First Impressions

  • Book Jacket

    North of Crazy
    by Neltje

    The remarkable life of a woman who carves her own singular path.

    Read Member Reviews

  • Book Jacket

    The Comet Seekers
    by Helen Sedgwick

    A magical, intoxicating debut novel, both intimate and epic.

    Read Member Reviews

  • Book Jacket

    The Next
    by Stephanie Gangi

    Fast-paced, wickedly observant, and haunting in the best sense of the word.

    Read Member Reviews

Win this book!
Win The World of Poldark

Win the book & DVD

Enter to win The World of Poldark and the full first series on DVD.


Word Play

Solve this clue:

One S D N M A S

and be entered to win..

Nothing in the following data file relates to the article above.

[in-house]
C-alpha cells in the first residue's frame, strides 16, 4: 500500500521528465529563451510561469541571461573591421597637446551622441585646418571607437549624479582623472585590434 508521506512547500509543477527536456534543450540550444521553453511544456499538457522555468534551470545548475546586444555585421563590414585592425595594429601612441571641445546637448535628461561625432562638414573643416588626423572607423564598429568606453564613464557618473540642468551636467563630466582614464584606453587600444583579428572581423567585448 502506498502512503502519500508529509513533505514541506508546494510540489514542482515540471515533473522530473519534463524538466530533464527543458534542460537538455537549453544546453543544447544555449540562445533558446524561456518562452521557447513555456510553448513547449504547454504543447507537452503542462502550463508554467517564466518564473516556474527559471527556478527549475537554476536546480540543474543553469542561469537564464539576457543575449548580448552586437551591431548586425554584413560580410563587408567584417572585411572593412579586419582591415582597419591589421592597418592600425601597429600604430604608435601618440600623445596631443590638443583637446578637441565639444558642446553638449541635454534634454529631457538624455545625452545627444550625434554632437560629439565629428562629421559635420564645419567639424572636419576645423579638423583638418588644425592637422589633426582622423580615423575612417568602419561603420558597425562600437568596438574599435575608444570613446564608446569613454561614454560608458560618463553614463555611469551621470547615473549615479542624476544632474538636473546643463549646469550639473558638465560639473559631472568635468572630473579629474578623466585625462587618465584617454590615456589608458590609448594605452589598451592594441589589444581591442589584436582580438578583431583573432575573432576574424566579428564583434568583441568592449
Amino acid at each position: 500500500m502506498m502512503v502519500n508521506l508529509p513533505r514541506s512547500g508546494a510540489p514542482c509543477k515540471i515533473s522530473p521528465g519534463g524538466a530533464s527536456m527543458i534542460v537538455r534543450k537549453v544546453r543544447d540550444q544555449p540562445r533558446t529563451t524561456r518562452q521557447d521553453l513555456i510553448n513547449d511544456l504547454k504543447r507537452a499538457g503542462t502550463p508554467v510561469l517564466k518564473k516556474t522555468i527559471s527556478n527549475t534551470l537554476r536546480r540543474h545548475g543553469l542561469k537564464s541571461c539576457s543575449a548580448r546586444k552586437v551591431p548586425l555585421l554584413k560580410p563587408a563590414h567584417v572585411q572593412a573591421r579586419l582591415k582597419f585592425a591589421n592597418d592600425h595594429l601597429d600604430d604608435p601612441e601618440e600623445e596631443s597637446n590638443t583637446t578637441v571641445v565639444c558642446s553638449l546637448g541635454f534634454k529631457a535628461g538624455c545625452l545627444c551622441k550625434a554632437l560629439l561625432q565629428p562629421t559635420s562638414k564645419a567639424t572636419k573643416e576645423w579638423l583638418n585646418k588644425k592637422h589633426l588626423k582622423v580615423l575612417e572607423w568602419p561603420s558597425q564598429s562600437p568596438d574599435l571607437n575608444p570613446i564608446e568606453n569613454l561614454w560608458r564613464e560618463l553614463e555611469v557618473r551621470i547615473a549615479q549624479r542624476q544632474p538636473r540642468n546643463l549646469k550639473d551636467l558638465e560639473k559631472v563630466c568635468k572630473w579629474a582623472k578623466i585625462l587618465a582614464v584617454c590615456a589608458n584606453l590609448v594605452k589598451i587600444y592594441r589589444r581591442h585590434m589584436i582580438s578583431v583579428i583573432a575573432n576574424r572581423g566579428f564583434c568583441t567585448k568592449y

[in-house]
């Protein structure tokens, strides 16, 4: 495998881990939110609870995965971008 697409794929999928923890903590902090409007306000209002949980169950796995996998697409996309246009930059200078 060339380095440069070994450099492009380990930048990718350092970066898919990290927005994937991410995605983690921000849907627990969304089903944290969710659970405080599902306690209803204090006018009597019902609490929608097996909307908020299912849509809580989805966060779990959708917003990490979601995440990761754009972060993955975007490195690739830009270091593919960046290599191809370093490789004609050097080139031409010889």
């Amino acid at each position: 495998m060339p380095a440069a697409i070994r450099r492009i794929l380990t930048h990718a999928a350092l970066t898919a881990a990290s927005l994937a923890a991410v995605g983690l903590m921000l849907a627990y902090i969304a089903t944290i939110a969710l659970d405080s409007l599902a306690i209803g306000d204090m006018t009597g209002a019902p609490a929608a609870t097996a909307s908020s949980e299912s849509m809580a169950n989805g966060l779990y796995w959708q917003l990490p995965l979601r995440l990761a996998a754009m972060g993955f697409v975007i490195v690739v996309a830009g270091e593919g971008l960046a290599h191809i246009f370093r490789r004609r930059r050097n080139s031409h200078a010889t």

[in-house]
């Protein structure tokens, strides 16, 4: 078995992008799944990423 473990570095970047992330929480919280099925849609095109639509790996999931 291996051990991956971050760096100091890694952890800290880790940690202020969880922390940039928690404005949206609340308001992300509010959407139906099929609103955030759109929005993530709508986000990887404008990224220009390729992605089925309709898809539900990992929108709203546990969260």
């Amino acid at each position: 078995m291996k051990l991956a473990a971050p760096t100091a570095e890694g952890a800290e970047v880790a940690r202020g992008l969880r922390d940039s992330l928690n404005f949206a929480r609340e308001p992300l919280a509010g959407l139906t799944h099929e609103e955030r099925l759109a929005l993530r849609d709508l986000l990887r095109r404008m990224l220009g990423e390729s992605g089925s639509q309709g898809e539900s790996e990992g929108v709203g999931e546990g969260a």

Books that     

 & enlighten

Visitors can view some of BookBrowse for free. Full access is for members only.

Join Today!

Your guide toexceptional          books

BookBrowse seeks out and recommends books that we believe to be best in class. Books that will whisk you to faraway places and times, that will expand your mind and challenge you -- the kinds of books you just can't wait to tell your friends about.


Free Weekly Newsletter

Keep up with what's happening in the world of books:
Reviews, previews, interviews and more!

Spam Free: Your email is never shared with anyone; opt out any time.